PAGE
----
For several years Simon’s Agency, Inc. has sponsored Christopher Fleming and the Chris Fleming Racing (CFR), and for the 2016 season became the lead sponsor of Chris’s car. It was a chance meeting that brought Simon’s and Chris together. Phil Bova, CEO of Simon’s, was introduced to Chris by his friend, Carmen, at Tile & Carpet Town. Phil “thought right away that he was a good kid and a talented driver” based on his first impression and the research he conducted on Chris and his team.
Ironically, Simon’s had been looking for ways to engage the local community and help people who were trying to excel in their dreams – be it sports or arts or education – and Chris fit the bill!
Simon’s makes every effort to support local youth organizations and schools and now, with Chris, it gave Simon’s the opportunity to make a measurable difference for one local athlete who has shown great community awareness, promise and resolve. Chris was certainly worthy of a sponsorship by Simon’s Agency, Inc.!
Simon's catches up with Chris on what fuels him, race-day preparation, nicknames, what Simon’s sponsorship means to him and much more:
Simon’s Agency (SA): What do you listen to before a race?
Christopher Fleming (CF): If I had to listen to something before the races, it would be something to get me amped up. I listen to all kinds of genres of music each week, but on race day I’d lean to something more in the rock area. Cadillac Three and Shinedown are my two favorites to listen to!
SA: What’s in your iPod right now?
CF: Cadillac Three, Shinedown, Incubus, Eminem, Sam Hunt
SA: What do you eat before a race?
Typically I will eat breakfast and then nothing till after the races. This is not normal for me not to eat, I’m someone who loves to eat every two hours. However, on race day this is not the case. Call it butterflies or nerves. There is some reason I just have no appetite on race day. I just make sure to drink plenty of water!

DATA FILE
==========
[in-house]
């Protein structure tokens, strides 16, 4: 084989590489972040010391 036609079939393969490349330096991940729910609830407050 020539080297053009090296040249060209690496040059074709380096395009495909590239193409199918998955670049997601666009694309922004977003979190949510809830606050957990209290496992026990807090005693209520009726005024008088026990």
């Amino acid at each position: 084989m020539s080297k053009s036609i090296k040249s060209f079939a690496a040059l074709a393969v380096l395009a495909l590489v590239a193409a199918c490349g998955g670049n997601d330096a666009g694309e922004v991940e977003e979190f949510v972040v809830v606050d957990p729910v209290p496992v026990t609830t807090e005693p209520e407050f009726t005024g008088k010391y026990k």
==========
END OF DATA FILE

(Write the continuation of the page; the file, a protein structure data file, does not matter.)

SA: What motivates you to do this?
CF: I have invested so much time and finances that I feel I must perform. I’ve won races in everything I have raced, so I hold myself to such a high standard. The bottom line is… Pride. I have given up on some things and miss out on other things, to just focus on racing.
SA: Do you have a hero or a source of inspiration?
When I was younger and I went to Dirt races, I picked out some favorite drivers. I typically would go with the guys that had the nicest looking cars, ran up front and had nicknames! (I make sure that today I have all 3 covered for myself). Those guys I followed were: “Barefoot” Bob McCreadie on the dirt tracks and Russell “Rusty” Wallace in NASCAR.
“Barefoot” Bob McCreadie at the 25th Super DIRT Week at the Syracuse Fairgrounds in 1996. From DIRT Trackin’ Magazine, DIRT Motorsports Photo
SA: Well, you’re running up front and, of course, you have a great looking car, so what’s your nickname?
My nickname is "Showtime!" I tend to make late race moves and go forward at the end of races. I have also won a fair share of races on the final lap with some crazy passes.
SA: What got you started in racing? How old were you?
In racing terms I was a late bloomer when I got into the racing gig (16 years old). I got into racing through my father; everything I ever got into was because of my dad. He was into racing but nowhere to the extent that I’m into it today. My dad was someone that when he had the time, money and the itch to go to the track, he would go. By comparison my father back in the day would typically hit 15 races in a season, where I typically will race a minimum of 50 races per season.
SA: Looking back to when you started, where did you see this journey originally taking you?